To understand the implications of elevated serum phosphorus on clinically important outcomes in the CKD population.
Study Design and Population
This is a retrospective cohort study using and inception cohort of CKD patients from a large HMO in the North Western United States. To ensure that this was truly an inception cohort, patients (with no prior renal replacement therapy) had to have 2 successive eGFR estimations below 60 ml/min preceded by a normal eGFR. A phosphorus value after the second low eGFR was required for enrollment.
Intervention or Observation
Patients were followed for up to 5 years for the outcomes of mortality, cardiovascular mortality, cardiovascular hospitalization or requirement for renal replacement therapy. Updated phosphorus levels and eGFR were use to create a time-varying model of the effects of phosphorus levels and renal function.
Primary End-Point, Secondary End-Points
The primary end point was all cause mortality. Secondary end points were cardiovascular mortality, cardiovascular hospitalization and requirement for renal replacement therapy.
2,122 patients fulfilled the enrollment criteria out of 23,204 who had low eGFRs Main exclusions were lack of previously normal eGFR (~13,000) and lack of phosphorus measurement (~7,800). A complete data set was available for 930 patients. The completed cases were younger, more likely to be male and had a higher disease burden of diabetes mellitus and cardiovascular disease.
While the crude death rates increased slightly with the level of baseline phosphorus, this was not statistically significant. The relationship between phosphorus and all cause mortality rate was non-linear, and not higher at higher phosphorus levels. There was strong evidence of confounding by level of renal function. Phosphorus level was not associated with cardiovascular mortality or cardiovascular hospitalizations.
The rate of renal replacement therapy increased with increasing phosphorus level (HR 1.69: 95% CI 1.29 – 2.21), and the hazard ratio was increased when eGFR was removed from the model (HR 3.9: 95% CI 3.19 – 4.77). However, the authors caution that the effect may be exaggerated since there were more phosphorus values available as renal function declined presenting the risk of confounding by propensity of testing.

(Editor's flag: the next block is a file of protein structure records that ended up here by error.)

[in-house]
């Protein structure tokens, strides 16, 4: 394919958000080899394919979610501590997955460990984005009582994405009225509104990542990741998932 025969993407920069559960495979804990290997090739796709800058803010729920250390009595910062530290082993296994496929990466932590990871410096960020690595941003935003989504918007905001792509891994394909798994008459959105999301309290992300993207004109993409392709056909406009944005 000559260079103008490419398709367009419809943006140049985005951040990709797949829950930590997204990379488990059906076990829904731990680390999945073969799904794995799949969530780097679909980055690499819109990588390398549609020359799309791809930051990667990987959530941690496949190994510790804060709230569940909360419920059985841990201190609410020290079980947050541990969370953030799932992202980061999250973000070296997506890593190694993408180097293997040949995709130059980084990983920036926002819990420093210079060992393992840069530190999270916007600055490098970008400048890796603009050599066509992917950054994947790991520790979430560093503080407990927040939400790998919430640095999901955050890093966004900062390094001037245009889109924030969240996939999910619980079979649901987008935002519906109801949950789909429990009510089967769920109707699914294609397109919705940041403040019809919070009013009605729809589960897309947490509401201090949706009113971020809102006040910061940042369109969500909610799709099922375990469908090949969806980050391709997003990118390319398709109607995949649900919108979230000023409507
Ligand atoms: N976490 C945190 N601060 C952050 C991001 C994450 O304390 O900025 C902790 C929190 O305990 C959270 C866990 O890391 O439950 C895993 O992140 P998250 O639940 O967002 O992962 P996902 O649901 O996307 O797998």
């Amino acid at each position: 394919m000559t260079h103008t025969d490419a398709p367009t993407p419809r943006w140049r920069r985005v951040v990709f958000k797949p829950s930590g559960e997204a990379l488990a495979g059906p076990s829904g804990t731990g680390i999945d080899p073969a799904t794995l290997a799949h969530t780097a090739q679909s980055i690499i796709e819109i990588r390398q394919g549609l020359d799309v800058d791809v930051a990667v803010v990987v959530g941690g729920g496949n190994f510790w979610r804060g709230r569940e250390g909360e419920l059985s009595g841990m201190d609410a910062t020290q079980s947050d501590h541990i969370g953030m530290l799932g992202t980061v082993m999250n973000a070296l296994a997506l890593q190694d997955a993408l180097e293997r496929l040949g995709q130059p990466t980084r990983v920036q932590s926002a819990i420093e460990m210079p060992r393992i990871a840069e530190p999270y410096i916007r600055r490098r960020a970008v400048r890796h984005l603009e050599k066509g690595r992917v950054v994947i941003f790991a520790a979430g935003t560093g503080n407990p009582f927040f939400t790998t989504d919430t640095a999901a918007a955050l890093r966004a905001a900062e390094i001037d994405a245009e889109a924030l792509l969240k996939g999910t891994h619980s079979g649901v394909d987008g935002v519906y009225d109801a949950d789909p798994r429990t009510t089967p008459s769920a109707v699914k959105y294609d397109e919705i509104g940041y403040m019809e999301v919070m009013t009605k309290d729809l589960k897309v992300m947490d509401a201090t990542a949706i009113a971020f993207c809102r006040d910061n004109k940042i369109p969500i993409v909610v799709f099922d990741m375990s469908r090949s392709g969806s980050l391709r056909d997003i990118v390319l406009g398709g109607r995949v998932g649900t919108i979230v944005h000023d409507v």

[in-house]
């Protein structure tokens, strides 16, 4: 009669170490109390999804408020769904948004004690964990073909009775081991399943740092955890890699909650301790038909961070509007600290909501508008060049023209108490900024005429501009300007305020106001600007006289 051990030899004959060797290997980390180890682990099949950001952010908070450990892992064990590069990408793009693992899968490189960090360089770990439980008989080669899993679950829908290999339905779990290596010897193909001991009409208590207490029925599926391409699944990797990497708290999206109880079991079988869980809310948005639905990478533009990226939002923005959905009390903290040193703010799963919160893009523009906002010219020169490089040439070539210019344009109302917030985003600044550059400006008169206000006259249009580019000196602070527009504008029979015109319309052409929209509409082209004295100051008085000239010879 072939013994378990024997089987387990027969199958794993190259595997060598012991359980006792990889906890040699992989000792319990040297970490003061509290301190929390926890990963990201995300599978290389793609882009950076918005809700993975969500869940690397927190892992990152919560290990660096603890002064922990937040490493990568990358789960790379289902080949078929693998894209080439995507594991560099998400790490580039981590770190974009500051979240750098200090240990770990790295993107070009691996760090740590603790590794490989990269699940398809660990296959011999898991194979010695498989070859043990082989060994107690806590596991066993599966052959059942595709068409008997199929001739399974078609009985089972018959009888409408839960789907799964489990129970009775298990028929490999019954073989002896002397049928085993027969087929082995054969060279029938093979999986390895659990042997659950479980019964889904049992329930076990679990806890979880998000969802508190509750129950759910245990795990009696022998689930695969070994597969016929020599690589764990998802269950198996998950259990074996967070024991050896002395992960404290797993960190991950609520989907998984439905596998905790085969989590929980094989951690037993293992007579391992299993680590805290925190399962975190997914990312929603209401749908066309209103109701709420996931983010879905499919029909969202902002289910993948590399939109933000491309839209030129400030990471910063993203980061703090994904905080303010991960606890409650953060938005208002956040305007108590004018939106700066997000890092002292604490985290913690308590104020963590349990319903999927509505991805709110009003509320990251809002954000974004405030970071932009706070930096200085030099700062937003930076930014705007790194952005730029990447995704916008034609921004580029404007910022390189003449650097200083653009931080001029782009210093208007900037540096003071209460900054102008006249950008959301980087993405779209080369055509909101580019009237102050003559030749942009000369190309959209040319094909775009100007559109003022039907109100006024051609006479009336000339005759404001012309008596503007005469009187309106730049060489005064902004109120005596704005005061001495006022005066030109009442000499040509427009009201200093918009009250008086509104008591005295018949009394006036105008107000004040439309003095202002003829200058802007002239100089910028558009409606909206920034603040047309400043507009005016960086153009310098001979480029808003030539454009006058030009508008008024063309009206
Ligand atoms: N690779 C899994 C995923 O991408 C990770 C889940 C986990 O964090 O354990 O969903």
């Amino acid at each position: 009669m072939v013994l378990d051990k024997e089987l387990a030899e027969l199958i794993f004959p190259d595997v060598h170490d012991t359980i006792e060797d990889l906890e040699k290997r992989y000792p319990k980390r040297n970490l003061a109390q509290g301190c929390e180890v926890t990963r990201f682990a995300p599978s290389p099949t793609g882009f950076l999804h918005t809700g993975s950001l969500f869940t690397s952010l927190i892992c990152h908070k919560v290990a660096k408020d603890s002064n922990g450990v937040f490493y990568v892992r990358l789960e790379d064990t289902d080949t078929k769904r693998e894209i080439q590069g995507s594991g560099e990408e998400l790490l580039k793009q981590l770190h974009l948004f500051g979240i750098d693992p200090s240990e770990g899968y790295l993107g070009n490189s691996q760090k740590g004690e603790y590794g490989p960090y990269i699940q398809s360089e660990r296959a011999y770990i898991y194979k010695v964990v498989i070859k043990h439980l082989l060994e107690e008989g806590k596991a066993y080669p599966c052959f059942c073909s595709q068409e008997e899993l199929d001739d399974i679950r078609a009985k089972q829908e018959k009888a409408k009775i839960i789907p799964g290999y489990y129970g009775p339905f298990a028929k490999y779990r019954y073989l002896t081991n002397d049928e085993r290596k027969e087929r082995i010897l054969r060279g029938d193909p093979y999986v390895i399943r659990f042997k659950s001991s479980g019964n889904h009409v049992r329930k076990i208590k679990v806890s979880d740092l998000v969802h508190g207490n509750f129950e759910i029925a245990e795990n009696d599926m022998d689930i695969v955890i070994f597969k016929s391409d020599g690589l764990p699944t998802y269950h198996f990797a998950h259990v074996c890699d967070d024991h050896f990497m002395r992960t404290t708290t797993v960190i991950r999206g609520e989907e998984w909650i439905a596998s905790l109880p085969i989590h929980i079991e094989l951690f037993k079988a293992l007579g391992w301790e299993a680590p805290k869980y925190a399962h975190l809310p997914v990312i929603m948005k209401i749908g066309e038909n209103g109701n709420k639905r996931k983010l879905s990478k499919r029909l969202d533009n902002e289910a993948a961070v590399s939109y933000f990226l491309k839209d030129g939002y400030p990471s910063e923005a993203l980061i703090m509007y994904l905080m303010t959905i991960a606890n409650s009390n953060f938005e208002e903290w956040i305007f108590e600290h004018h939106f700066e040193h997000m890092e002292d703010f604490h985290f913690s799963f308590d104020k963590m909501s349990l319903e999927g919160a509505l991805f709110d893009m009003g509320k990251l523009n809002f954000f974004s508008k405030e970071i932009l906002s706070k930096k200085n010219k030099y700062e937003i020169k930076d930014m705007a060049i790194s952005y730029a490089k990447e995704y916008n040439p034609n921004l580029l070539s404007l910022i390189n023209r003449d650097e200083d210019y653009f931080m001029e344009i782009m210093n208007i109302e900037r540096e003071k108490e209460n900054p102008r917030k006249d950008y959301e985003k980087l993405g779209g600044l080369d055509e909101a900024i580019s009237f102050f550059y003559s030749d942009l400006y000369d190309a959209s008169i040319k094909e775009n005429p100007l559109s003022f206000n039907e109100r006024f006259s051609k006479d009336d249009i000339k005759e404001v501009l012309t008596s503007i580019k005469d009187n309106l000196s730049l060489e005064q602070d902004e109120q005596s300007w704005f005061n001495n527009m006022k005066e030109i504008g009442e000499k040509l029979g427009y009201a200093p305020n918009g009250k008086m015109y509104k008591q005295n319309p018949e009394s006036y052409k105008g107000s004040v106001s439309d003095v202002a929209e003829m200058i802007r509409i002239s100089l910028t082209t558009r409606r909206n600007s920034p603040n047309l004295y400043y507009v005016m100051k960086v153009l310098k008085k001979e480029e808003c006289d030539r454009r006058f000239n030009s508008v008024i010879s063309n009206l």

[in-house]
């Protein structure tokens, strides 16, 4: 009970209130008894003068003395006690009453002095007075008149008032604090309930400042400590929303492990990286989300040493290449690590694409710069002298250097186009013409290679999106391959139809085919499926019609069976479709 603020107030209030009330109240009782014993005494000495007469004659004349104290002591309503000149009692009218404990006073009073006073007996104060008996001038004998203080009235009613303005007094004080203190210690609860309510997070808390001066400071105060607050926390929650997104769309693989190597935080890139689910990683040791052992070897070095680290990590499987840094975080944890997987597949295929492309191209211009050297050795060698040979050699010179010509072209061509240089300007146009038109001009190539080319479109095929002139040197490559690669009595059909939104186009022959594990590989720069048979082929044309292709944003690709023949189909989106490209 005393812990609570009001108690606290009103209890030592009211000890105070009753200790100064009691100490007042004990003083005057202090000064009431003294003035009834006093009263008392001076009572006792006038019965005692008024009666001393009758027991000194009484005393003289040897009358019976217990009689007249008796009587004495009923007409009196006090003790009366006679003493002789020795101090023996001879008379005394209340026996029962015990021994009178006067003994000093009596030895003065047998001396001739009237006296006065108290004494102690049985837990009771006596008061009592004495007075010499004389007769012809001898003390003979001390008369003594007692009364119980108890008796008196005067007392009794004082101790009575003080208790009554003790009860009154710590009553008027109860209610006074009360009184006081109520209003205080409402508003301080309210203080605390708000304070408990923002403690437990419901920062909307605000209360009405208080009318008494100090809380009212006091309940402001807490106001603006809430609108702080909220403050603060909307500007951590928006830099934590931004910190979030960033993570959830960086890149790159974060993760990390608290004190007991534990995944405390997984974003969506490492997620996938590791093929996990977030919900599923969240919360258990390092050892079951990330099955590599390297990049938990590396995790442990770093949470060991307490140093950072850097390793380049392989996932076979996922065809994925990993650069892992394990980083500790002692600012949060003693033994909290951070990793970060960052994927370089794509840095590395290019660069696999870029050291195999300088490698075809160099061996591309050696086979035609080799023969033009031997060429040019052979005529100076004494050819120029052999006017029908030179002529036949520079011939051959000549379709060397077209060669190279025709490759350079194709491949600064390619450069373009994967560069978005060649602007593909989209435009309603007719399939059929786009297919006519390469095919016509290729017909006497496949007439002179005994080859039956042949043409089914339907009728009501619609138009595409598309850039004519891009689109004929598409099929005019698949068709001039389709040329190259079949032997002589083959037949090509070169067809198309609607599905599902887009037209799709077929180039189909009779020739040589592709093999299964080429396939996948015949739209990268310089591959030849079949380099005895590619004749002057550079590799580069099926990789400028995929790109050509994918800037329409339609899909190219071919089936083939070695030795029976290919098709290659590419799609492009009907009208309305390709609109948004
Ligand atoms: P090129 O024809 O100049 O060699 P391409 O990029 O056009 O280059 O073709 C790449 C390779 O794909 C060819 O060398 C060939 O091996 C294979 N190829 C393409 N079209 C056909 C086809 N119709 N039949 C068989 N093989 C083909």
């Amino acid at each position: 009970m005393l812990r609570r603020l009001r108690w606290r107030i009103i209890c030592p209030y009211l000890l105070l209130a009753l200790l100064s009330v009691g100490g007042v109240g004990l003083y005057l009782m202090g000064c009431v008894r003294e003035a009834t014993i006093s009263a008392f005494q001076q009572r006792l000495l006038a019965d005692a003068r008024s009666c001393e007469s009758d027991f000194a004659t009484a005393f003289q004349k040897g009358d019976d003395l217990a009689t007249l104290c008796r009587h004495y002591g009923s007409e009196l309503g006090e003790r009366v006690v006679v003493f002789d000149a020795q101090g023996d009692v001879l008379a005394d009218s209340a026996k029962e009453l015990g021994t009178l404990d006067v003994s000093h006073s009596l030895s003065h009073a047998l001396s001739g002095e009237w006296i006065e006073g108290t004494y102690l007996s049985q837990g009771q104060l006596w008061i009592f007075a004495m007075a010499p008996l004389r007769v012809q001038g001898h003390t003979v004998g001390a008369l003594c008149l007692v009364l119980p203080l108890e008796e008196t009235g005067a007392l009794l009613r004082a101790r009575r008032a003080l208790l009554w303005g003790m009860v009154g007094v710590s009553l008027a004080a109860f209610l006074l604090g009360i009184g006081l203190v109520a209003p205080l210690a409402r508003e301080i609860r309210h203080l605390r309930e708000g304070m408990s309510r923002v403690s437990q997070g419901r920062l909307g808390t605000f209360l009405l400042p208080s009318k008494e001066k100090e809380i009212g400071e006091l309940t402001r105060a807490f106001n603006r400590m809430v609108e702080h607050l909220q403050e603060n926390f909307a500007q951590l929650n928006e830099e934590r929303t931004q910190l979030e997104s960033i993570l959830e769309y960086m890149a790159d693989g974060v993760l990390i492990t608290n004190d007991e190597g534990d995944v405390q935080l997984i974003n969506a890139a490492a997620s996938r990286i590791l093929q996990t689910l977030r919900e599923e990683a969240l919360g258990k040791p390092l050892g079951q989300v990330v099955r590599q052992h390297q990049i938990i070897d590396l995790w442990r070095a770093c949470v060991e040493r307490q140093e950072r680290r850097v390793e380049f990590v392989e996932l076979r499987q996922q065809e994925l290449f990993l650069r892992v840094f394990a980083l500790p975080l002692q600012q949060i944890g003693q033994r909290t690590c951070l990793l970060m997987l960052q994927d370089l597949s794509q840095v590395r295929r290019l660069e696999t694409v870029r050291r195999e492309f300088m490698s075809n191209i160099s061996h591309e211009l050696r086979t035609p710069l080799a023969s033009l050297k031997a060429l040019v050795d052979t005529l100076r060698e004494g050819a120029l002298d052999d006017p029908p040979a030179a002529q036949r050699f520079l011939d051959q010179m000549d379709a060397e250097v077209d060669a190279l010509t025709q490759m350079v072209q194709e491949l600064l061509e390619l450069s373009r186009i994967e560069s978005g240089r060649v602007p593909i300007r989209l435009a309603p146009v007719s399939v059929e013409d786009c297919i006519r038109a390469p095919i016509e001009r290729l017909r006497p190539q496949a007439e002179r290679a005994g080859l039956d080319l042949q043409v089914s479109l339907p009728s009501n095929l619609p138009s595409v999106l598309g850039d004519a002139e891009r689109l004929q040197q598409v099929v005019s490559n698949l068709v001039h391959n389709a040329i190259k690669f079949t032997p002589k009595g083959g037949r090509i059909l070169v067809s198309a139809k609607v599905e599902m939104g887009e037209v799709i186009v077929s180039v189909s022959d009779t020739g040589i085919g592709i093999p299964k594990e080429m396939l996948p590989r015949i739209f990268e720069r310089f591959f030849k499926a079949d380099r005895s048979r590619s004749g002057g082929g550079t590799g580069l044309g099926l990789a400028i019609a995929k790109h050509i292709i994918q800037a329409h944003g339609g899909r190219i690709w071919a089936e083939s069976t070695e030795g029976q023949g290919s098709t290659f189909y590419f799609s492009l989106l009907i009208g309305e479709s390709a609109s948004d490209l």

The strength of the study is that it does represent a true inception cohort, thus eliminating survival bias. However the retrospective nature of the study leaves it vulnerable to missing or unidentified confounders. The authors note, for example that they could not include PTH in their model because of a sparsity of measurements.
The length of follow-up is less than 5 years for this cohort, which may not be sufficient time for the effects of any variable, e.g. phosphorus to impact on survival. The number of events for several of the secondary outcomes was insufficient for the authors to be conclusive in their lack of associations between phosphorus and the outcome.
Impact on Practice
There are old data on low phosphate diets, and animal data suggesting that phosphate overload is a factor influencing progressing of renal disease. The associative data here are provocative and suggest the need for a randomized clinical trial of aggressive phosphate control in an inception cohort of early CKD to ascertain whether this influences renal outcomes.